When Steinfort won the Oakland Raiders' kicking job just before the start of the 1976 NFL season, he sent the NFL’s current all-time leading scorer, George Blanda with 2,002 points, into retirement. In 1979, when he assumed the same role with the Denver Broncos, it was Jim Turner, at that time the NFL’s third-leading scorer with 1,439 points that he displaced.Godwin Turk
Godwin Lee Turk (born October 15, 1950) is a former American football linebacker in the National Football League (NFL). He played for the New York Jets (1974–1975) and the Denver Broncos (1976–1978).Greenville, Texas
Greenville is a city in Hunt County, Texas, United States, approximately 50 miles (80 km) northeast of Dallas. It is the county seat and largest city of Hunt County. As of the 2010 census, the city population was 25,557, and in 2017 the estimated population was 27,443.Greenville was named for Thomas J. Green, a significant contributor to the founding of the Texas Republic.Larry Mialik
Larry Mialik is an American athlete, who played tight end in the National Football League from 1972 through 1976. He also sailed as a member of the crew aboard America³, winner of the America's Cup in 1992.Leon Gray
Leon Gray (November 15, 1951 – November 11, 2001) was an American football tackle in the National Football League for the New England Patriots, Houston Oilers, and the New Orleans Saints. Gray played college football at Jackson State University.Liberty Bowl Memorial Stadium
Liberty Bowl Memorial Stadium, originally named Memphis Memorial Stadium, is a football stadium located at the former Mid-South Fairgrounds in the Midtown area of Memphis, Tennessee, United States. The stadium is the site of the annual Liberty Bowl, and is the home field of the University of Memphis Tigers football team of the American Athletic Conference. It has also been the host of several attempts at professional sports in the city, as well as other local football games and other gatherings.List of Monday Night Football results (1970–89)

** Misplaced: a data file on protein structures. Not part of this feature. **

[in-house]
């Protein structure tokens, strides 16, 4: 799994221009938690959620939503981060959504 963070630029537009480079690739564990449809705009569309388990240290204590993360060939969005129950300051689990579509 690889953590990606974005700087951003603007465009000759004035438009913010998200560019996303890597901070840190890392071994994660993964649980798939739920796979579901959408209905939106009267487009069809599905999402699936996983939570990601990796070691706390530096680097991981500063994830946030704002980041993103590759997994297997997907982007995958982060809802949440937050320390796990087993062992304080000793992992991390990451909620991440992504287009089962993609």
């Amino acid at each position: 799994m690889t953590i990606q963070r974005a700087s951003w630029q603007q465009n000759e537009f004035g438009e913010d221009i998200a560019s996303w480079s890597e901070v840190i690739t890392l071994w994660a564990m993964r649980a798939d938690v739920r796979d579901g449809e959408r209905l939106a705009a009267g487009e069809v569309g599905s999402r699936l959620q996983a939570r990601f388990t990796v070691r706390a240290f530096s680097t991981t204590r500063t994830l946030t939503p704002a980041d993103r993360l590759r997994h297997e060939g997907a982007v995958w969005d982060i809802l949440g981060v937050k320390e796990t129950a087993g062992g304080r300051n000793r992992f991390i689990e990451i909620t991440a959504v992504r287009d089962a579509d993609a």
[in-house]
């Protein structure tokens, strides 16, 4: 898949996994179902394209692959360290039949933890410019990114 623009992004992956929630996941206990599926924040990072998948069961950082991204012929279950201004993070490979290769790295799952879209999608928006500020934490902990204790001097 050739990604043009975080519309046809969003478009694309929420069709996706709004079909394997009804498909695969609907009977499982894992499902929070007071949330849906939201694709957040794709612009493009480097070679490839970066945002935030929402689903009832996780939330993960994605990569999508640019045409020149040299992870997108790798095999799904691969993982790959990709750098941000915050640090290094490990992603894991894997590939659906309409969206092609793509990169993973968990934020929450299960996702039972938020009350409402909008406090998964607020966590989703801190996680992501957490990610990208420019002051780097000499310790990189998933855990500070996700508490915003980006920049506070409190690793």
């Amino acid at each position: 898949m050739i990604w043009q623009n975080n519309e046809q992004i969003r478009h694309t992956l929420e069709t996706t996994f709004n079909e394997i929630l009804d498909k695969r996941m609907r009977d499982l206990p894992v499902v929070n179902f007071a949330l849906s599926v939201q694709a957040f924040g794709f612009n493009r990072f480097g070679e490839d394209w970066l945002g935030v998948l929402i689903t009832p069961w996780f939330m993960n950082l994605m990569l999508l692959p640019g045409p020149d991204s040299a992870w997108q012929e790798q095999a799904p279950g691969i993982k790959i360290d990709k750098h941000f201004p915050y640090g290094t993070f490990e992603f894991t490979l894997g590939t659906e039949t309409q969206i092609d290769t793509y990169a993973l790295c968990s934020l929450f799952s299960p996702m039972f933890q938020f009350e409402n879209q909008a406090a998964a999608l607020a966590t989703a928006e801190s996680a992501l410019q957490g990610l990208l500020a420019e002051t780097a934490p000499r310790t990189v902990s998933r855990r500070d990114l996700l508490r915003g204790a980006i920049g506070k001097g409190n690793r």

Beginning in the 1970 NFL season, the National Football League began scheduling a weekly regular season game on Monday night before a national television audience. From 1970 to 2005, the ABC television network carried these games, with the ESPN cable television network taking over beginning in September 2006. Listed below are games played from 1970 to 1989.Manfred Moore
Manfred Moore (born December 22, 1950) is a former professional American football running back and, briefly, rugby league footballer of the 1970s.Monte Clark
Monte Dale Clark (January 24, 1937 – September 16, 2009) was an American football player who served as head coach for two National Football League teams: the San Francisco 49ers and the Detroit Lions. He played college football at the University of Southern California.Pat Peppler
Albert Patterson Peppler (April 16, 1922 – June 23, 2015) was an American football coach and executive who worked for teams that won five National Football League (NFL) titles. He may be best remembered for serving as head coach of the NFL's Atlanta Falcons during the final nine games of the 1976 NFL season.Soldier Field
Soldier Field is an American football stadium located in the Near South Side of Chicago, Illinois. It opened in 1924 and is the home field of the Chicago Bears of the National Football League (NFL), who moved there in 1971. With a football capacity of 61,500, it is the third-smallest stadium in the NFL. In 2016, Soldier Field became the second-oldest stadium in the league when the Los Angeles Rams began playing temporarily at the Los Angeles Memorial Coliseum, which opened a year earlier than Soldier Field.